Explore MAPK

Understanding the MAPK pathway as it relates to oncology

The mitogen-activated protein kinase (MAPK) pathway plays a role in the regulation of gene expression, cellular growth, and survival.1 Abnormal MAPK signaling may lead to increased or uncontrolled cell proliferation and resistance to apoptosis.2

Research into the MAPK pathway has shown it to be important in some cancers.2 Based on these findings, Genentech is investigating further ways to impact MAPK signaling.

The MAPK signaling pathway plays a role in the regulation of gene expression, cellular growth, and survival2

The mitogen-activated protein kinase (MAPK) pathway includes the signaling molecules Ras, Raf, MEK, and ERK. Normally, extracellular growth factors activate the pathway by binding to receptor tyrosine kinases. This mobilizes a cascade of signaling via the MAPK pathway signaling molecules. Ultimately, activation of the MAPK pathway leads to the transcription of genes that encode proteins involved in the regulation of essential cellular functions, such as cell growth, cell proliferation, and cell differentiation.1,3

Oncogenic signaling in the MAPK pathway image

The MAPK signaling cascade—Ras, Raf, MEK, and ERK1

The MAPK signaling cascade: Ras, Raf, MEK, and ERK image


MAPK signaling begins with the activation of the protein Ras by receptor tyrosine kinases.1

Activated Ras causes the membrane recruitment and activation of Raf proteins.3


Raf phosphorylates MEK, a separate protein kinase in the pathway.1-3


MEK phosphorylates ERK, which can directly and indirectly activate many transcription factors.1,4


The activation of these transcription factors by ERK leads to the expression of genes encoding proteins that regulate cell proliferation and survival.2,4

What happens when MAPK signaling goes awry?

Dysregulated MAPK signaling is implicated in a wide range of cancers and occurs via multiple mechanisms, including abnormal expression of pathway receptors and/or genetic mutations that lead to activation of receptors and downstream signaling molecules in the absence of appropriate stimuli.2,5

Abnormal MAPK signaling may lead to5-8


Increased or uncontrolled cell proliferation image

Increased or uncontrolled cell proliferation

Resistance to apoptosis (programmed cell death) image

Resistance to apoptosis (programmed cell death)

Pharmacy, therapy, treatment image

Resistance to chemotherapy, radiotherapy, and targeted therapies

Mutated BRAF can lead to abnormal MAPK signaling9

Mutations in the BRAF gene lead to the formation of an oncogenic Raf molecule, known as BRAF or B Raf, in the MAPK signaling pathway9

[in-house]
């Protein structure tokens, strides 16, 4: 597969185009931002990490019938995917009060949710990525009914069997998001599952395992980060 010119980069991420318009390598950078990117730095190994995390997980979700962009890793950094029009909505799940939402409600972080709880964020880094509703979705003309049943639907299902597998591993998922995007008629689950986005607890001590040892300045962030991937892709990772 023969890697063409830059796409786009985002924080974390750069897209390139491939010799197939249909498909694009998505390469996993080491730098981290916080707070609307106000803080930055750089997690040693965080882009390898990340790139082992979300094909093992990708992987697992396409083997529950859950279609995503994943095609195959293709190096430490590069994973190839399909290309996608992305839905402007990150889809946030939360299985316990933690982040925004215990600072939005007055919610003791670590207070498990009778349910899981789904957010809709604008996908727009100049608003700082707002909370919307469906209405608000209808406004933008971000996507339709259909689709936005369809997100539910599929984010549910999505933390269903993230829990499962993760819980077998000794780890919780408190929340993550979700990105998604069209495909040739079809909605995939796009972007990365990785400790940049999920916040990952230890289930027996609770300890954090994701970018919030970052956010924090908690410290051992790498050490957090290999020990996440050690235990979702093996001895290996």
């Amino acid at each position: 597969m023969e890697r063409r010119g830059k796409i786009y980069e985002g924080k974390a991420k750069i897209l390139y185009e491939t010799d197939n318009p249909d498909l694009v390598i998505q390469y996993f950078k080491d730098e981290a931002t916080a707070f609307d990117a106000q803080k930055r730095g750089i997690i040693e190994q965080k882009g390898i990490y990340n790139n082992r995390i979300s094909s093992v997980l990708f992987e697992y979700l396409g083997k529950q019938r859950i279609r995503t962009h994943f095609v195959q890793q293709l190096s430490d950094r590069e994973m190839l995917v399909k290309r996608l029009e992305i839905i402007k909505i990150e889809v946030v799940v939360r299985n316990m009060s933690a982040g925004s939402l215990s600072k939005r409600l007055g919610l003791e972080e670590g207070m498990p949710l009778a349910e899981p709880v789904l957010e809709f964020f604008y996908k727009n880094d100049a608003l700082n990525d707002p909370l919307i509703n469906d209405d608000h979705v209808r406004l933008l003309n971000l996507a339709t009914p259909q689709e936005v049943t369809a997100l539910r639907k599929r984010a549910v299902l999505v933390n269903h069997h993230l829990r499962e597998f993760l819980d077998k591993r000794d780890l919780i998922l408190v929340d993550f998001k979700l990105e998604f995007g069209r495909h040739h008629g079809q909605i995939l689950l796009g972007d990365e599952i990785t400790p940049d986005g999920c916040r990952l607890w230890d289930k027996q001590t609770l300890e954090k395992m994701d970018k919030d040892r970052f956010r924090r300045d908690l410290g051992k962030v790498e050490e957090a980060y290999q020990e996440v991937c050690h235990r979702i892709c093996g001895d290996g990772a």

Mutated BRAF molecules signal independently of upstream cues, leading to overactive downstream signaling via MEK and ERK.9,10 This dysregulated signaling results in excessive cell proliferation and survival, independent of growth factors, and may play a role in specific malignancies.2,10

Mutated BRAF image

Approximately 90% of known BRAF mutations are V600E mutations9

These involve the substitution of glutamic acid (E) for valine (V) at position V600 of the protein chain, resulting in constitutively active BRAF. Other variants of this point mutation include lysine (K), aspartic acid (D), and arginine (R). The V600 point mutation allows BRAF to signal independently of upstream cues.11

Dysregulated MAPK signaling is implicated in a number of tumor types2

Overactivation of MAPK signaling by oncogenic BRAF occurs in multiple malignancies, making it a potential target in oncology.2 These malignancies include some melanoma tumors, papillary thyroid tumors, serous ovarian tumors, and colorectal tumors:


Dysregulated MAPK signaling rates by tumor type image

Based on these findings, Genentech is investigating further ways to target MAPK signaling.


  1. Knight T, Irving JA. Ras/Raf/MEK/ERK pathway activation in childhood acute lymphoblastic leukemia and its therapeutic targeting. Front Oncol. 2014;4:160. PMID: 25009801
  2. Santarpia L, Lippman SL, El-Naggar AK. Targeting the mitogen-activated protein kinase RAS-RAF signaling pathway in cancer therapy. Expert Opin Ther Targets. 2012;16:103-119. PMID: 22239440 
  3. Cseh B, Doma E, Baccarini M. “RAF” neighborhood: protein-protein interaction in the Raf/Mek/Erk pathway. FEBS Lett. 2014;588:2398-2406. PMID: 24937142
  4. Rauen KA. The RASopathies. Annu Rev Genomics Hum Genet. 2013;14:355-369. PMID: 23875798
  5. Chappell WH, Steelman LS, Long JM, et al. Ras/Raf/MEK/ERK and PI3K/PTEN/Akt/mTOR inhibitors: rationale and importance to inhibiting these pathways in human health. Oncotarget. 2011;2:135-164. PMID: 21411864
  6. Urick ME, Chung EJ, Shield WP III, et al. Enhancement of 5-fluorouracil-induced in vitro and in vivo radiosensitization with MEK inhibition. Clin Cancer Res. 2011;17:5038-5047. PMID: 21690569
  7. Ott PA, Bhardwaj N. Impact of MAPK pathway activation in BRAFV600 melanoma on T cell and dendritic cell function. Front Immunol. 2013;4:346. PMID: 24194739
  8. Burrows N, Babur M, Resch J, Williams KJ, Brabant G. Hypoxia-inducible factor in thyroid carcinoma. J Thyroid Res. 2011;2011:762905. PMID: 21765994
  9. Cantwell-Dorris ER, O’Leary JJ, Sheils OM. BRAFV600E: implications for carcinogenesis and molecular therapy. Mol Cancer Ther. 2011;10:385-394. PMID: 21388974
  10. Wang AX, Qi XY. Targeting RAS/RAF/MEK/ERK signaling in metastatic melanoma. IUBMB Life. 2013;65:748-758. PMID: 23893853
  11. Ascierto PA, Kirkwood JM, Grob JJ, et al. The role of BRAF V600 mutation in melanoma. J Transl Med. 2012;10:85. PMID: 22554099
  12. Wangari-Talbot J, Chen S. Genetics of melanoma. Front Genet. 2013;3:330. PMID: 23372575

Related link